U.S. SECURITIES AND EXCHANGE COMMISSION
Litigation Release No. 21592 / July 15, 2010
Securities and Exchange Commission v. Goldman, Sachs & Co. and Fabrice Tourre, Civil Action No. 10 Civ. 3229 (S.D.N.Y. filed April 16, 2010)
GOLDMAN SACHS TO PAY RECORD $550 MILLION TO SETTLE SEC CHARGES RELATED TO SUBPRIME MORTGAGE CDO
Firm Acknowledges CDO Marketing Materials Were Incomplete and Should Have Revealed Paulson's Role
The Securities and Exchange Commission today announced that Goldman, Sachs & Co. will pay $550 million and reform its business practices to settle SEC charges that Goldman misled investors in a subprime mortgage product just as the U.S. housing market was starting to collapse.
In agreeing to the SEC's largest-ever penalty paid by a Wall Street firm, Goldman also acknowledged that its marketing materials for the subprime product contained incomplete information.
In its April 16 complaint, the SEC alleged that Goldman misstated and omitted key facts regarding a synthetic collateralized debt obligation (CDO) it marketed that hinged on the performance of subprime residential mortgage-backed securities. Goldman failed to disclose to investors vital information about the CDO, known as ABACUS 2007-AC1, particularly the role that hedge fund Paulson & Co. Inc. played in the portfolio selection process and the fact that Paulson had taken a short position against the CDO.
In settlement papers submitted to the U.S. District Court for the Southern District of New York, Goldman made the following acknowledgement:
Goldman acknowledges that the marketing materials for the ABACUS 2007-AC1 transaction contained incomplete information. In particular, it was a mistake for the Goldman marketing materials to state that the reference portfolio was "selected by" ACA Management LLC without disclosing the role of Paulson & Co. Inc. in the portfolio selection process and that Paulson's economic interests were adverse to CDO investors. Goldman regrets that the marketing materials did not contain that disclosure.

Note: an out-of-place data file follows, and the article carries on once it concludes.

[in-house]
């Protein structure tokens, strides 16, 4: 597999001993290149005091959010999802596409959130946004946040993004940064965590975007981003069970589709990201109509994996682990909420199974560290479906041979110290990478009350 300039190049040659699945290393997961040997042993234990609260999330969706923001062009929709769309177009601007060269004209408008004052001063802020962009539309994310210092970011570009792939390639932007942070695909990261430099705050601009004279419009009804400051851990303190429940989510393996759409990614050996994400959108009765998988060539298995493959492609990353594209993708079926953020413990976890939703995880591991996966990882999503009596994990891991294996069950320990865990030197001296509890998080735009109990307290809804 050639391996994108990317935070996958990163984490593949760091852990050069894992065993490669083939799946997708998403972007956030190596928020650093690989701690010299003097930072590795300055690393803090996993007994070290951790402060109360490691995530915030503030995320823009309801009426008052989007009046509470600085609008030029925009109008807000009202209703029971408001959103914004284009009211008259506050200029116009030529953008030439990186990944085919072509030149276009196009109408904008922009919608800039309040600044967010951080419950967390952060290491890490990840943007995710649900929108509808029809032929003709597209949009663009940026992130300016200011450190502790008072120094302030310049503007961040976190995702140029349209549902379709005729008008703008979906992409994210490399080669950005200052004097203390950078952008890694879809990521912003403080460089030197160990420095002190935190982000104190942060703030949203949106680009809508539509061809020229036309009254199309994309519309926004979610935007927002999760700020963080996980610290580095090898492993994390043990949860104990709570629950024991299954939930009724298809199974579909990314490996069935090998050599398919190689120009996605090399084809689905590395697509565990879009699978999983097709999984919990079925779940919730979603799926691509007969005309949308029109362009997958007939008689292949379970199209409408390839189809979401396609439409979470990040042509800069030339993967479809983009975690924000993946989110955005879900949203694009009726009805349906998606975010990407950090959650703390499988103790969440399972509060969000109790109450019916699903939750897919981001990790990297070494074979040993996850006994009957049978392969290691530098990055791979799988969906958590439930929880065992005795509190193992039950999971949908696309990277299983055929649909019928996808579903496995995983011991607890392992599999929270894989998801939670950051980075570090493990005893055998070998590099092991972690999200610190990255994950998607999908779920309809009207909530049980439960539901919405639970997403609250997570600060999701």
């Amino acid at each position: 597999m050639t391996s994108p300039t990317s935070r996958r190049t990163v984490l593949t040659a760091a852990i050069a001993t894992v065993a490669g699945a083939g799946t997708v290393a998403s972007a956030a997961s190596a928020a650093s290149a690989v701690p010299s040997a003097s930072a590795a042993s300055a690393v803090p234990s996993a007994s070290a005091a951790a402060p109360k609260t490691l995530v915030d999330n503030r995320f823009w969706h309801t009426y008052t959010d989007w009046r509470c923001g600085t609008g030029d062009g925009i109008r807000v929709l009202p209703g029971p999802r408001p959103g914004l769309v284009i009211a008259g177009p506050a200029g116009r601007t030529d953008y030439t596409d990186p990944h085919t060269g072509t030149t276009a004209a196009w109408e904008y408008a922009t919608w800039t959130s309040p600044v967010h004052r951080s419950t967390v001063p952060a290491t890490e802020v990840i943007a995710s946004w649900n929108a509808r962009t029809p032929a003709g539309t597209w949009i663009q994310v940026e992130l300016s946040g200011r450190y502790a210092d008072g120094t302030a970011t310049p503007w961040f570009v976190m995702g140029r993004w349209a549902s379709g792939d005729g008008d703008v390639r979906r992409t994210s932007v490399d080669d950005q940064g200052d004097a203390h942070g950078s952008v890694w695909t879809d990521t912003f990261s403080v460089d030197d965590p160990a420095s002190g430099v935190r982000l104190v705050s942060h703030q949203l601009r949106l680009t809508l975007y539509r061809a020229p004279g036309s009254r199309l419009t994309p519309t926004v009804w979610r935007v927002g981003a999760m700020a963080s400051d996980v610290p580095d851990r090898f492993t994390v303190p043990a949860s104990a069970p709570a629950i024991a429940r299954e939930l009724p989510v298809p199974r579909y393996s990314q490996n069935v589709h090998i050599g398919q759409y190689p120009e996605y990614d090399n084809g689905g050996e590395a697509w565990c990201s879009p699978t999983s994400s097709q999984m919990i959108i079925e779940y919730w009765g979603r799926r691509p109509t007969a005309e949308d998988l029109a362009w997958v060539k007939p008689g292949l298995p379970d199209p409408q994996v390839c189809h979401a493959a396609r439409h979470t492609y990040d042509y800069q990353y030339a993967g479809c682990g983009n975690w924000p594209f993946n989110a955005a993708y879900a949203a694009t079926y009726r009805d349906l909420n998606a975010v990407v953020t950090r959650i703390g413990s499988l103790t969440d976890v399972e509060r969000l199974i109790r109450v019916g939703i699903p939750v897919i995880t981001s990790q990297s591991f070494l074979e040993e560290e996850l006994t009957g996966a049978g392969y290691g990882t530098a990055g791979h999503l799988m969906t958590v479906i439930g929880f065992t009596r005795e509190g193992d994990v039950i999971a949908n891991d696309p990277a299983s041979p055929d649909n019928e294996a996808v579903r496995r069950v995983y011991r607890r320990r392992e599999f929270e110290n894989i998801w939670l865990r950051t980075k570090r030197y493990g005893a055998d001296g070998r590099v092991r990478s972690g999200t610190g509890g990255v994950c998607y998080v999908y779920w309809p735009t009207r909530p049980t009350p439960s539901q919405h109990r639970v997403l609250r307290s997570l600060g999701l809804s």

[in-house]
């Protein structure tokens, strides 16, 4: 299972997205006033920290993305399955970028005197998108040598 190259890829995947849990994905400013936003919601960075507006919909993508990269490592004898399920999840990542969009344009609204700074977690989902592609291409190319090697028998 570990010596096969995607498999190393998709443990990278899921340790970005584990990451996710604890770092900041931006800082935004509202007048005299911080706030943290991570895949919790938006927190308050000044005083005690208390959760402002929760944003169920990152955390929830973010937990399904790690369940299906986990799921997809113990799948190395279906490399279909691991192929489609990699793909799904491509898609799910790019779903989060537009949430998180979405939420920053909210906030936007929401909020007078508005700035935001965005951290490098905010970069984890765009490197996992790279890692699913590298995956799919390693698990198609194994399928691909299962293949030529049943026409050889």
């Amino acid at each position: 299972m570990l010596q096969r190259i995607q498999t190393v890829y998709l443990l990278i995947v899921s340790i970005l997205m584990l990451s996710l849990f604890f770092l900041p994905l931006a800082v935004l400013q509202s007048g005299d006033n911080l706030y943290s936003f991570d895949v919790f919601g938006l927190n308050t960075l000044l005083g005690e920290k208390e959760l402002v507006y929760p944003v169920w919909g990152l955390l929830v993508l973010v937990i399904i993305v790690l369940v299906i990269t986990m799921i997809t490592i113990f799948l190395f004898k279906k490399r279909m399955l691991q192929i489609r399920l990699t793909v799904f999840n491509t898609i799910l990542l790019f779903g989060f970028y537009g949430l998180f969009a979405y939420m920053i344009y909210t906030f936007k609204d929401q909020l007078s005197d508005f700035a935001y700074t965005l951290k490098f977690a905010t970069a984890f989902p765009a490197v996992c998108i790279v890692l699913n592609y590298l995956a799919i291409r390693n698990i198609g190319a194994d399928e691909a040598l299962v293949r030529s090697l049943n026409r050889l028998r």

Goldman agreed to settle the SEC's charges without admitting or denying the allegations by consenting to the entry of a final judgment that provides for a permanent injunction from violations of Section 17(a) of the Securities Act of 1933. Of the $550 million to be paid by Goldman in the settlement, $250 million would be returned to harmed investors through a Fair Fund distribution and $300 million would be paid to the U.S. Treasury.
The settlement also requires remedial action by Goldman in its review and approval of offerings of certain mortgage securities. This includes the role and responsibilities of internal legal counsel, compliance personnel, and outside counsel in the review of written marketing materials for such offerings. The settlement also requires additional education and training of Goldman employees in this area of the firm's business. In the settlement, Goldman acknowledged that it is presently conducting a comprehensive, firm-wide review of its business standards, which the SEC has taken into account in connection with the settlement of this matter.
The settlement is subject to approval by the Honorable Barbara S. Jones, United Sates District Judge for the Southern District of New York.
Today's settlement, if approved by Judge Jones, resolves the SEC's enforcement action against Goldman related to the ABACUS 2007-AC1 CDO. It does not settle any other past, current or future SEC investigations against the firm. Meanwhile, the SEC's litigation continues against Fabrice Tourre, a vice president at Goldman.
The SEC investigation that led to the filing and settlement of this enforcement action was conducted by the Enforcement Division's Structured and New Products Unit, led by Kenneth Lench and Reid Muoio, and including Jason Anthony, N. Creola Kelly, Melissa Lamb, and Jeffrey Leasure. Additionally, together with Deputy Director Reisner, Richard Simpson, David Gottesman, and Jeffrey Tao have been handling the litigation.
Litigation Release No. 21489 (SEC v. Goldman, Sachs & Co. and Fabrice Tourre)